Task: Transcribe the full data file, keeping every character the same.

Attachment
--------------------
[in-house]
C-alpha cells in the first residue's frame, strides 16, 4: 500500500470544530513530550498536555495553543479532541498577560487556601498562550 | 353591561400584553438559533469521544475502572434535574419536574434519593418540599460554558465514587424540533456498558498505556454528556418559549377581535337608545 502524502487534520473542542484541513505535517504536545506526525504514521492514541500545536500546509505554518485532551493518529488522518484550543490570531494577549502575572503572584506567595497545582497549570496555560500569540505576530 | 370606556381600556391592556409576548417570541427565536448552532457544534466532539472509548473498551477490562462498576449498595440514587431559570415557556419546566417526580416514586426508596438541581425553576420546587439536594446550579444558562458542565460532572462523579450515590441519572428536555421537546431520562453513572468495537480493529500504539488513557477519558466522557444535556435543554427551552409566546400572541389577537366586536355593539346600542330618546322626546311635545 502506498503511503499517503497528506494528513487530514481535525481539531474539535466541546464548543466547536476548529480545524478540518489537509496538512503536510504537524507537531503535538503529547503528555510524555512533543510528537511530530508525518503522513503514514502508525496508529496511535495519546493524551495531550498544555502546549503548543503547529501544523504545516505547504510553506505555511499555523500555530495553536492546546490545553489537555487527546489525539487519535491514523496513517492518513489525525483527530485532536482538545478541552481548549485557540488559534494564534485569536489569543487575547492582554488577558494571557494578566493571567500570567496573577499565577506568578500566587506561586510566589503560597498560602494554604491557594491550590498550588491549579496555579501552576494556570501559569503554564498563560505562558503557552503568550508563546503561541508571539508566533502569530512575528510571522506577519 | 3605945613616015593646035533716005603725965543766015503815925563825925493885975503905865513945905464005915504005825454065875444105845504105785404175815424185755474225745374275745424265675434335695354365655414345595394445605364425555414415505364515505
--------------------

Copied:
[in-house]
C-alpha cells in the first residue's frame, strides 16, 4: 500500500470544530513530550498536555495553543479532541498577560487556601498562550 | 353591561400584553438559533469521544475502572434535574419536574434519593418540599460554558465514587424540533456498558498505556454528556418559549377581535337608545 502524502487534520473542542484541513505535517504536545506526525504514521492514541500545536500546509505554518485532551493518529488522518484550543490570531494577549502575572503572584506567595497545582497549570496555560500569540505576530 | 370606556381600556391592556409576548417570541427565536448552532457544534466532539472509548473498551477490562462498576449498595440514587431559570415557556419546566417526580416514586426508596438541581425553576420546587439536594446550579444558562458542565460532572462523579450515590441519572428536555421537546431520562453513572468495537480493529500504539488513557477519558466522557444535556435543554427551552409566546400572541389577537366586536355593539346600542330618546322626546311635545 502506498503511503499517503497528506494528513487530514481535525481539531474539535466541546464548543466547536476548529480545524478540518489537509496538512503536510504537524507537531503535538503529547503528555510524555512533543510528537511530530508525518503522513503514514502508525496508529496511535495519546493524551495531550498544555502546549503548543503547529501544523504545516505547504510553506505555511499555523500555530495553536492546546490545553489537555487527546489525539487519535491514523496513517492518513489525525483527530485532536482538545478541552481548549485557540488559534494564534485569536489569543487575547492582554488577558494571557494578566493571567500570567496573577499565577506568578500566587506561586510566589503560597498560602494554604491557594491550590498550588491549579496555579501552576494556570501559569503554564498563560505562558503557552503568550508563546503561541508571539508566533502569530512575528510571522506577519 | 3605945613616015593646035533716005603725965543766015503815925563825925493885975503905865513945905464005915504005825454065875444105845504105785404175815424185755474225745374275745424265675434335695354365655414345595394445605364425555414415505364515505